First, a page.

Even though I pride myself on being pretty stylish, from time to time, I let function overrule fashion. I sacrifice cute for the sake of comfortable. I go for practical instead of pretty. (Shoot, why do you think I keep myself anonymous? Between my intense work schedule and the – perceived – limits on what is acceptable in the workplace, there are just some days when no one would mistake me for a fashion blogger.)
Last November, I had one of those days. I had a Very Important Meeting and felt that a dark, conservative suit was the most appropriate thing to wear. So, I pulled out the one dark suit I have that still fits – the one that I almost never wear because it is a horrid, boxy, schlumpadinka-lookin’ mess. But because of my Very Important Meeting, I reasoned that it was more important to look appropriate than to look attractive.
The meeting went well, but overall I had a very long, very tough work day. I was all set to go home when I remembered about an event I had signed up to attend that evening . . . a “dress for success” seminar featuring a professional stylist. I was dog tired and feeling rather unpretty. But I had already paid my money to attend, so I just went ahead and went.
I figured it would be a rehashing of all of the same tired advice most women get about trying to look professional while climbing the corporate ladder. Wear dark, muted colors. Don’t draw too much attention to your curves. Select tasteful, simple (i.e., BORING) accessories. Blah, blah, blah . . . .
Boy, was I wrong!
By the end of the evening, my world had been rocked. Seriously. Like, I-practically-bought-a-whole-new-work-wardrobe rocked. (Thank goodness for all of the Christmas and after-Christmas sales!)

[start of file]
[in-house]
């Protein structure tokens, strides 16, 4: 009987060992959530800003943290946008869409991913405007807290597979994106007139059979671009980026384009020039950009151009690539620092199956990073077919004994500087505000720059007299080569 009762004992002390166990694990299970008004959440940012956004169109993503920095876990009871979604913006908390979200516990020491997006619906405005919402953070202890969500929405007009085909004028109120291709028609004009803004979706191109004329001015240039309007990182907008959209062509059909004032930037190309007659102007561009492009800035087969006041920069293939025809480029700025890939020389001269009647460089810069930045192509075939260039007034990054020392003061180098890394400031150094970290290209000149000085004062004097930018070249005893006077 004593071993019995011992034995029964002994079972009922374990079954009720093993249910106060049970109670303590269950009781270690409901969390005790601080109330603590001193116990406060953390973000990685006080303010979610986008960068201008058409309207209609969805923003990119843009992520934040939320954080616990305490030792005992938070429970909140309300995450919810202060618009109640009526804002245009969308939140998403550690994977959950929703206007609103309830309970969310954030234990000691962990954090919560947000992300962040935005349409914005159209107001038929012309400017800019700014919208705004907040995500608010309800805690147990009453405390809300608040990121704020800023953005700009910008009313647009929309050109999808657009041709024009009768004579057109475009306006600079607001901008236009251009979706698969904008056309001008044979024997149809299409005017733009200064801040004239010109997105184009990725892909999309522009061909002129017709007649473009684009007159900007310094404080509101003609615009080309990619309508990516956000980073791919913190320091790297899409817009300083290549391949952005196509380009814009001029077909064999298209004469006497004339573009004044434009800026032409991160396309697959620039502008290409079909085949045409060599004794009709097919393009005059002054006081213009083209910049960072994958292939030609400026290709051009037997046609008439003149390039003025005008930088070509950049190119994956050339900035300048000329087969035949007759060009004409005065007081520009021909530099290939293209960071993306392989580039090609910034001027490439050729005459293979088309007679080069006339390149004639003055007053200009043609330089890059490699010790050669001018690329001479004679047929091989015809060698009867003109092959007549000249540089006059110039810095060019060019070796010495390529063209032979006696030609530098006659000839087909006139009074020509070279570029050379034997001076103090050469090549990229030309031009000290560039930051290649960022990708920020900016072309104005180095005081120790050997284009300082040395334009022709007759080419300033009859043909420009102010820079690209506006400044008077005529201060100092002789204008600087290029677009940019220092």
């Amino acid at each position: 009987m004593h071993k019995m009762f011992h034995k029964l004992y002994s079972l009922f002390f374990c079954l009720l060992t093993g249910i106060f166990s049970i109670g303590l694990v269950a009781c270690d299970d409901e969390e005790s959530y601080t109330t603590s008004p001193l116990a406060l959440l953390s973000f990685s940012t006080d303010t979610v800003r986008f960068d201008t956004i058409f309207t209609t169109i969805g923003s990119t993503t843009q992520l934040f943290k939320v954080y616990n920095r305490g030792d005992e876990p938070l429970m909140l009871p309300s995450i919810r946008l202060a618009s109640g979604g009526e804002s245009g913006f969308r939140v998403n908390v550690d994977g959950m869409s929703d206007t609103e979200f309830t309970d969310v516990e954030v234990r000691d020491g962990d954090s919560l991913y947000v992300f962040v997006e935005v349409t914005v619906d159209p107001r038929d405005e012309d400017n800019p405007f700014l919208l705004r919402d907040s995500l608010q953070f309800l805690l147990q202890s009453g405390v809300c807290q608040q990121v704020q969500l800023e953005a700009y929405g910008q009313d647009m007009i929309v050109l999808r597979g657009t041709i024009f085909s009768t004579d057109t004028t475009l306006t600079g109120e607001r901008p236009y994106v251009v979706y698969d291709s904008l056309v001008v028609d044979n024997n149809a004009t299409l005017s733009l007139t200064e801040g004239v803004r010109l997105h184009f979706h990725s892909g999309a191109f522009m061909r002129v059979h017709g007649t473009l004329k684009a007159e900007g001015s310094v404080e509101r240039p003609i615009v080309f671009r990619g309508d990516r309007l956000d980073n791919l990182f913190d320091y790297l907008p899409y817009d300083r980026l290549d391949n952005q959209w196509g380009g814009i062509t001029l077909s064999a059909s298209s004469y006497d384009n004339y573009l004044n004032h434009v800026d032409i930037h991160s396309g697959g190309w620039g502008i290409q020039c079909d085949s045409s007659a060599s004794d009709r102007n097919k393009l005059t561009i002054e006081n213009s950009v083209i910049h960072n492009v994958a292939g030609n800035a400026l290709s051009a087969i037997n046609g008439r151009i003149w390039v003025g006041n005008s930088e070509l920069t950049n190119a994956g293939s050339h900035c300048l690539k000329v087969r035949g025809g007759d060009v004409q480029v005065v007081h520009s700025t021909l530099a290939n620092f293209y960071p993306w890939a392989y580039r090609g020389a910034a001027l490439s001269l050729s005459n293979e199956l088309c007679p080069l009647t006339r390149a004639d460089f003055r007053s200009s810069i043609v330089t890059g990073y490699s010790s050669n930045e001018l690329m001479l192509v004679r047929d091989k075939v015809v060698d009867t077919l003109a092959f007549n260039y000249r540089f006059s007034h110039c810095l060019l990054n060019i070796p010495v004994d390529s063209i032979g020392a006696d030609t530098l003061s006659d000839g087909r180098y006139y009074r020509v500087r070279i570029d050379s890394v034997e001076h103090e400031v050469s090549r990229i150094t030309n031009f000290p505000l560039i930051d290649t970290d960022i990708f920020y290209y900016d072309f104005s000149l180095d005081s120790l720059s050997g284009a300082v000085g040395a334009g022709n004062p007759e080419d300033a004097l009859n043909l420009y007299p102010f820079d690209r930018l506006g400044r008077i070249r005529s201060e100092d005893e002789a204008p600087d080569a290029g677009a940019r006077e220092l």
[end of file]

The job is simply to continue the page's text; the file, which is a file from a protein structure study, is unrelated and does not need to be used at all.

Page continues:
I knew I had to share with you all. So, as we move into the new year and many of us (myself included!) are working to take our style game to the next level, I hope that you will benefit from this in-depth interview with the guest speaker of that evening – Lauren Rothman, founder of Styleauteur and DC’s premier fashion stylist, personal shopper and image consultant.
Talk to me about your company, Styleauteur. Styleauteur is a fashion consulting company that works with individuals, companies and the media to help people manage their fashion. I call my business a “fashion therapy practice” – I work one-on-one with individuals who are looking to manage their style. I do image management more than personal shopping.
Who are your clients? I work with a lot of people who are high profile or in senior management. Many of them are being professionally viewed . . . the stay-at-home mom who is married to a CEO and needs to be at corporate events, rising stars in companies, someone who is going to be in the public eye, like an author about to go on a book tour. My list of clients also includes Fortune 500 companies, high-end department stores like Lord & Taylor and Bloomingdales, boutiques. I’m also a contributor for media outlets like the Huffington Post, Politico, Glamour, Real Simple, Fox, and so on.
What is it like working with clients in DC, where people have a perception that style isn’t that important? The overarching word is “image” as opposed to “fashion” and “style”. When I get brought into a company to help their employees, the message that I get from top-tier management is that people aren’t reflecting the image of a rising star or professional . . . not that they don’t like their clothes. It might be that a person just looks messy and unkept. Certain things – visible bra straps, unpolished shoes, stained clothes – are perceived as a lack of respect. Just the same way you would check the spelling in an email before sending it off, people need to look in the mirror before they leave the house and go to work.
That makes a lot of sense. In the professional arena, is there a danger of being TOO stylish? You do want to be careful about not outshining your boss – but if you’re confident about your look and if it’s appropriate for your body type and your shape, that’s to be applauded. So long as you stay within the bounds of appropriateness, you are fine. Be who you are.